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Ask an expert: are 5,000% drug-price hikes business as usual?

Cost increases are quickly becoming a political issue, says Concordia marketing professor Lea Katsanis
September 25, 2015
By Lea Katsanis

The issue of prescription drug prices was in the spotlight this week, to the chagrin of many, with Turing Pharmaceutical’s announcement that it would raise the price of Daraprim, a 50-year-old drug, by 5,000 per cent in the US and 2,000 per cent in Canada. The company has since reduced the increase to an undisclosed level.

While one-time increases of this magnitude are rare, there have been other major price hikes taken recently by various firms. It happens more and more often that when a drug is purchased or acquired, the new company raises the purchasing price in order to recoup its expenses and increase profitability.

Earlier this year, Valeant Pharmaceuticals raised the prices of two life-saving cardiovascular drugs it acquired by 525 per cent and 212 per cent respectively, explaining that the company had an obligation to its shareholders.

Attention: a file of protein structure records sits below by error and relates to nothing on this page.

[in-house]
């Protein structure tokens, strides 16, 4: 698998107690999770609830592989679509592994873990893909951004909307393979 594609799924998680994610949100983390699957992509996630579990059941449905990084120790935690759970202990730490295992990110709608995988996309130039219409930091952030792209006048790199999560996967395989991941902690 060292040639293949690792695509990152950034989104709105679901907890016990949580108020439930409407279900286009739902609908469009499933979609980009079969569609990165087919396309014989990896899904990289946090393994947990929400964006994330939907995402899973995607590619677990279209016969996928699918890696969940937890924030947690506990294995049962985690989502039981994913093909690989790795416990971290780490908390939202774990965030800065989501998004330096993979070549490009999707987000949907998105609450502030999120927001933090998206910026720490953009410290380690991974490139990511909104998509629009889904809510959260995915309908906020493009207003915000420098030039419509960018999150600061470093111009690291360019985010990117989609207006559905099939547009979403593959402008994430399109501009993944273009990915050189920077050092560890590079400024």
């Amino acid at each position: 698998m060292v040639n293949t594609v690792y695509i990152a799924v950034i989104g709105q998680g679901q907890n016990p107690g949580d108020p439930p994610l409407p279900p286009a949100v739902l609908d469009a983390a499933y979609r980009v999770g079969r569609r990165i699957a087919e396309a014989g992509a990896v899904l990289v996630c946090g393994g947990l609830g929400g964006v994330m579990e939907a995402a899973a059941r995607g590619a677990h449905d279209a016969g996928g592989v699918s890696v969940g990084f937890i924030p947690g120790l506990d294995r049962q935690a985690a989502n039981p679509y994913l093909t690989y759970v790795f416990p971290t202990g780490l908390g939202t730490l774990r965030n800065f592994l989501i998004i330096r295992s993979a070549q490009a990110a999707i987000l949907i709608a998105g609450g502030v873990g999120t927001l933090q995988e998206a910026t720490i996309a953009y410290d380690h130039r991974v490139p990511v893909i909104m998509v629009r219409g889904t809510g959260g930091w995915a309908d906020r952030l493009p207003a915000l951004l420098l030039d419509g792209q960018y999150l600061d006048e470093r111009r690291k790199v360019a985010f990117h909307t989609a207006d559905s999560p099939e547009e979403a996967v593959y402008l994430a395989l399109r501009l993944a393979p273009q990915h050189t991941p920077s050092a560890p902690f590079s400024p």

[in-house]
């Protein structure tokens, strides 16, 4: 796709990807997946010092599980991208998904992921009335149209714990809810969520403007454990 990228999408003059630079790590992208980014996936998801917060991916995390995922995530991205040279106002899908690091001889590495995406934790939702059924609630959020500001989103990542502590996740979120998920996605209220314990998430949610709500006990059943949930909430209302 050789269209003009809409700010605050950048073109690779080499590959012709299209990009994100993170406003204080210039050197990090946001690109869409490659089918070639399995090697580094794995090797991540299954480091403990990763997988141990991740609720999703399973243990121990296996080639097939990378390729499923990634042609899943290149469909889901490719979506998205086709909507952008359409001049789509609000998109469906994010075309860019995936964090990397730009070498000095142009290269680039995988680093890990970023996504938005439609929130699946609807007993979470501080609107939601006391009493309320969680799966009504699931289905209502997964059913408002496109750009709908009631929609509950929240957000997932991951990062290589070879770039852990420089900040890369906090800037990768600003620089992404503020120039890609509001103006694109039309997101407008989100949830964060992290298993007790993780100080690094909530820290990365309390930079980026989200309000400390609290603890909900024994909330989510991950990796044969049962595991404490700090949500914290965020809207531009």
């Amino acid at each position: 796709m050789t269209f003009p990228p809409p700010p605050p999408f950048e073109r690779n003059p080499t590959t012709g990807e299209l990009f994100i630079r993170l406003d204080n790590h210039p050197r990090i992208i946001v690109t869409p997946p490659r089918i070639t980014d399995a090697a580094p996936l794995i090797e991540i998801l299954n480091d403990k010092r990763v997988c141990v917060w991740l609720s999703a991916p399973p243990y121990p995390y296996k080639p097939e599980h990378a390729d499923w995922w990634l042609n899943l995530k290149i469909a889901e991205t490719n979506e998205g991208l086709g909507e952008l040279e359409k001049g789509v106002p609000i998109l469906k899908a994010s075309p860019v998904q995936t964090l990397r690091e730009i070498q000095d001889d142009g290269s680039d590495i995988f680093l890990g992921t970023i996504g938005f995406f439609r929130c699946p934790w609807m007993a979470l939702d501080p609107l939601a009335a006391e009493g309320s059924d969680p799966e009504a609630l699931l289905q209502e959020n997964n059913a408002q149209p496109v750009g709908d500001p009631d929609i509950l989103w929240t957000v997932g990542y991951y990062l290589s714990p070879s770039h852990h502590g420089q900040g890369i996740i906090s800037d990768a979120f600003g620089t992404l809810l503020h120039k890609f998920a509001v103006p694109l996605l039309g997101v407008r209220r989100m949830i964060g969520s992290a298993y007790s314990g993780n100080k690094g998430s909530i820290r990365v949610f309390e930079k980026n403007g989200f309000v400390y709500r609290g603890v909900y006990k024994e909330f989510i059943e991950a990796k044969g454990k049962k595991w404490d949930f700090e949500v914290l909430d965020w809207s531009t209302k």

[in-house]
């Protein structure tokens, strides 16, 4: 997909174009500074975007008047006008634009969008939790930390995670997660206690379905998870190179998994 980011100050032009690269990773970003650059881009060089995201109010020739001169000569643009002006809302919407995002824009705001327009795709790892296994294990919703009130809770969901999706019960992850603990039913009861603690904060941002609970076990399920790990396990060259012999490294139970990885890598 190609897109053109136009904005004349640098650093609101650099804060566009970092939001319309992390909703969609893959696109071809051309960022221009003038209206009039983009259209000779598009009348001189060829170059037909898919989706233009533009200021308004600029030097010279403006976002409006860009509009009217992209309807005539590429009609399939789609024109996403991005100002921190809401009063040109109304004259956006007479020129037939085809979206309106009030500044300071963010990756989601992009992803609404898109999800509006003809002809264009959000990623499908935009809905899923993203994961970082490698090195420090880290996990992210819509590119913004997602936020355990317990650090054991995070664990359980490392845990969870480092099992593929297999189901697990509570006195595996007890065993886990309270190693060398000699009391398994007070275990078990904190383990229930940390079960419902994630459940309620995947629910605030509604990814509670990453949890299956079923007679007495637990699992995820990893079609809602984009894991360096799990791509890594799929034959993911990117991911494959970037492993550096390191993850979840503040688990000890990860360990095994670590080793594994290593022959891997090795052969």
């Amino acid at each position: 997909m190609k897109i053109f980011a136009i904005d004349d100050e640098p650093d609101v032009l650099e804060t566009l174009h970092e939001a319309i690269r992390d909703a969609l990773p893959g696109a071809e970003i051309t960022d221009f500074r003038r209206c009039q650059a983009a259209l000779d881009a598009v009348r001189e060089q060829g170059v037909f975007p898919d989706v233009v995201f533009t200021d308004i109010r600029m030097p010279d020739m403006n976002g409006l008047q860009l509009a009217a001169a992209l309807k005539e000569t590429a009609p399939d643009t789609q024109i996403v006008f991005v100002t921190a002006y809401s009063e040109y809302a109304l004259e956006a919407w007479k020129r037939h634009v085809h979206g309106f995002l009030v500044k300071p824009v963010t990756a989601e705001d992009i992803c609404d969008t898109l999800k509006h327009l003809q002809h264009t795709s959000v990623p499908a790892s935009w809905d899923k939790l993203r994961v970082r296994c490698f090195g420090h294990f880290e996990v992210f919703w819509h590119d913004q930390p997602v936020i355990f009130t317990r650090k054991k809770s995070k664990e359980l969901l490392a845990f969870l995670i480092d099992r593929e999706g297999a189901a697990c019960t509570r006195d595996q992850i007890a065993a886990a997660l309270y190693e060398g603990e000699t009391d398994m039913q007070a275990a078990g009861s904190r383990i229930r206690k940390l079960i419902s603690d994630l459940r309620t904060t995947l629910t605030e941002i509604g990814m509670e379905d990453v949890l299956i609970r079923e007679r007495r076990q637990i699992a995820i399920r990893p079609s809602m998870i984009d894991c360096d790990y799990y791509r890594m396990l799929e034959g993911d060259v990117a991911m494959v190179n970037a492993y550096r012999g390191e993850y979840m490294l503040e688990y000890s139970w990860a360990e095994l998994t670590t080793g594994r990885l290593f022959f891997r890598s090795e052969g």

FiercePharma reports that certain drugs have increased over time by three-digit levels since 2007, including Xyrem for narcolepsy at 841 per cent, Humulin for diabetes at 354 per cent, and Premarin for menopause at 257 per cent.

In addition, the price of generic drugs in many countries is steadily increasing. Bloomberg News stated “Drug prices keep defying the law of gravity.”

Another issue with respect to pricing that’s important to note is the shift from the use of older and inexpensive therapies to new, and more costly, biologic therapies. To put it another way, fewer patients are being treated with more expensive drugs.

For example, the launch of Gilead’s Sovaldi for the treatment of hepatitis C set a new record with an $84,000 price tag for a 12-week course in the US, and $55,000 in Canada.

There has been pushback by both governments and private payers against high prices, with some refusing to pay for these therapies, and others negotiating lower prices – for example, the cost of Sovaldi is $900 in Egypt.

With elections looming in the US and Canada, the issue of drug pricing and health-care costs will be at the top of every candidate’s list.

Lea Katsanis is a professor in the John Molson School of Business. She recently published Global Issues in Pharmaceutical Marketing (Routledge, 2015).

Learn more about John Molson School of Business's Department of Marketing.


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